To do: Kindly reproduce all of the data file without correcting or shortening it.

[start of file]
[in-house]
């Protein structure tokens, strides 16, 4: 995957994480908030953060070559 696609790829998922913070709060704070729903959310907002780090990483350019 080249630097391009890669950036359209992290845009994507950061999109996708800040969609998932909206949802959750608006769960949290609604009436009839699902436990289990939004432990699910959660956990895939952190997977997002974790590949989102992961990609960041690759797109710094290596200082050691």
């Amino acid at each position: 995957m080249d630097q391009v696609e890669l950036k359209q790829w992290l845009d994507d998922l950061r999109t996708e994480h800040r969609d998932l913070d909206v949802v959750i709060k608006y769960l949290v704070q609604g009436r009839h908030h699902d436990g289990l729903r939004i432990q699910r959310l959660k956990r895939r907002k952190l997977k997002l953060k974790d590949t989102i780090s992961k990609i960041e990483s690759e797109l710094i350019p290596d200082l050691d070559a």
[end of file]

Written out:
[in-house]
């Protein structure tokens, strides 16, 4: 995957994480908030953060070559 696609790829998922913070709060704070729903959310907002780090990483350019 080249630097391009890669950036359209992290845009994507950061999109996708800040969609998932909206949802959750608006769960949290609604009436009839699902436990289990939004432990699910959660956990895939952190997977997002974790590949989102992961990609960041690759797109710094290596200082050691």
């Amino acid at each position: 995957m080249d630097q391009v696609e890669l950036k359209q790829w992290l845009d994507d998922l950061r999109t996708e994480h800040r969609d998932l913070d909206v949802v959750i709060k608006y769960l949290v704070q609604g009436r009839h908030h699902d436990g289990l729903r939004i432990q699910r959310l959660k956990r895939r907002k952190l997977k997002l953060k974790d590949t989102i780090s992961k990609i960041e990483s690759e797109l710094i350019p290596d200082l050691d070559a």